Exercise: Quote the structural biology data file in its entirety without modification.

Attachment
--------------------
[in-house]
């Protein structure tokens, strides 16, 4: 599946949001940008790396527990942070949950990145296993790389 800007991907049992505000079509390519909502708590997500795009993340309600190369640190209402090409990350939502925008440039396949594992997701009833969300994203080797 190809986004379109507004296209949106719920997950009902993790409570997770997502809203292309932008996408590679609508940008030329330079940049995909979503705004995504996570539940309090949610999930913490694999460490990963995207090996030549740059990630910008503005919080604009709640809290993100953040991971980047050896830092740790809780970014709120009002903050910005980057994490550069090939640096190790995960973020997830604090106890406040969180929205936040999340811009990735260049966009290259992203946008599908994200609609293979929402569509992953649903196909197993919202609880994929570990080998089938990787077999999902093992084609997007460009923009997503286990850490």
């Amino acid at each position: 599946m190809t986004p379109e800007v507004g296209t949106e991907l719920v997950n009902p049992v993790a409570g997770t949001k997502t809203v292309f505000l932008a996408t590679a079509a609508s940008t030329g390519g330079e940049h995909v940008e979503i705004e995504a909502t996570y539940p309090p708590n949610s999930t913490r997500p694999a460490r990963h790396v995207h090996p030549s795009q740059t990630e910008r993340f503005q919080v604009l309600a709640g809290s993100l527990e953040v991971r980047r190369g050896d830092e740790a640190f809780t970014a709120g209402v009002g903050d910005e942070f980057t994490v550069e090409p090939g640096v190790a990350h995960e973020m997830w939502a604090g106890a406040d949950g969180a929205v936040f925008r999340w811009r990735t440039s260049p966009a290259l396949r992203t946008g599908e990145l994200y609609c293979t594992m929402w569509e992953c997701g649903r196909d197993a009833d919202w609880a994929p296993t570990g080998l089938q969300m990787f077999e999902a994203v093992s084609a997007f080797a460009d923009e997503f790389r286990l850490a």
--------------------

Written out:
[in-house]
């Protein structure tokens, strides 16, 4: 599946949001940008790396527990942070949950990145296993790389 800007991907049992505000079509390519909502708590997500795009993340309600190369640190209402090409990350939502925008440039396949594992997701009833969300994203080797 190809986004379109507004296209949106719920997950009902993790409570997770997502809203292309932008996408590679609508940008030329330079940049995909979503705004995504996570539940309090949610999930913490694999460490990963995207090996030549740059990630910008503005919080604009709640809290993100953040991971980047050896830092740790809780970014709120009002903050910005980057994490550069090939640096190790995960973020997830604090106890406040969180929205936040999340811009990735260049966009290259992203946008599908994200609609293979929402569509992953649903196909197993919202609880994929570990080998089938990787077999999902093992084609997007460009923009997503286990850490």
């Amino acid at each position: 599946m190809t986004p379109e800007v507004g296209t949106e991907l719920v997950n009902p049992v993790a409570g997770t949001k997502t809203v292309f505000l932008a996408t590679a079509a609508s940008t030329g390519g330079e940049h995909v940008e979503i705004e995504a909502t996570y539940p309090p708590n949610s999930t913490r997500p694999a460490r990963h790396v995207h090996p030549s795009q740059t990630e910008r993340f503005q919080v604009l309600a709640g809290s993100l527990e953040v991971r980047r190369g050896d830092e740790a640190f809780t970014a709120g209402v009002g903050d910005e942070f980057t994490v550069e090409p090939g640096v190790a990350h995960e973020m997830w939502a604090g106890a406040d949950g969180a929205v936040f925008r999340w811009r990735t440039s260049p966009a290259l396949r992203t946008g599908e990145l994200y609609c293979t594992m929402w569509e992953c997701g649903r196909d197993a009833d919202w609880a994929p296993t570990g080998l089938q969300m990787f077999e999902a994203v093992s084609a997007f080797a460009d923009e997503f790389r286990l850490a």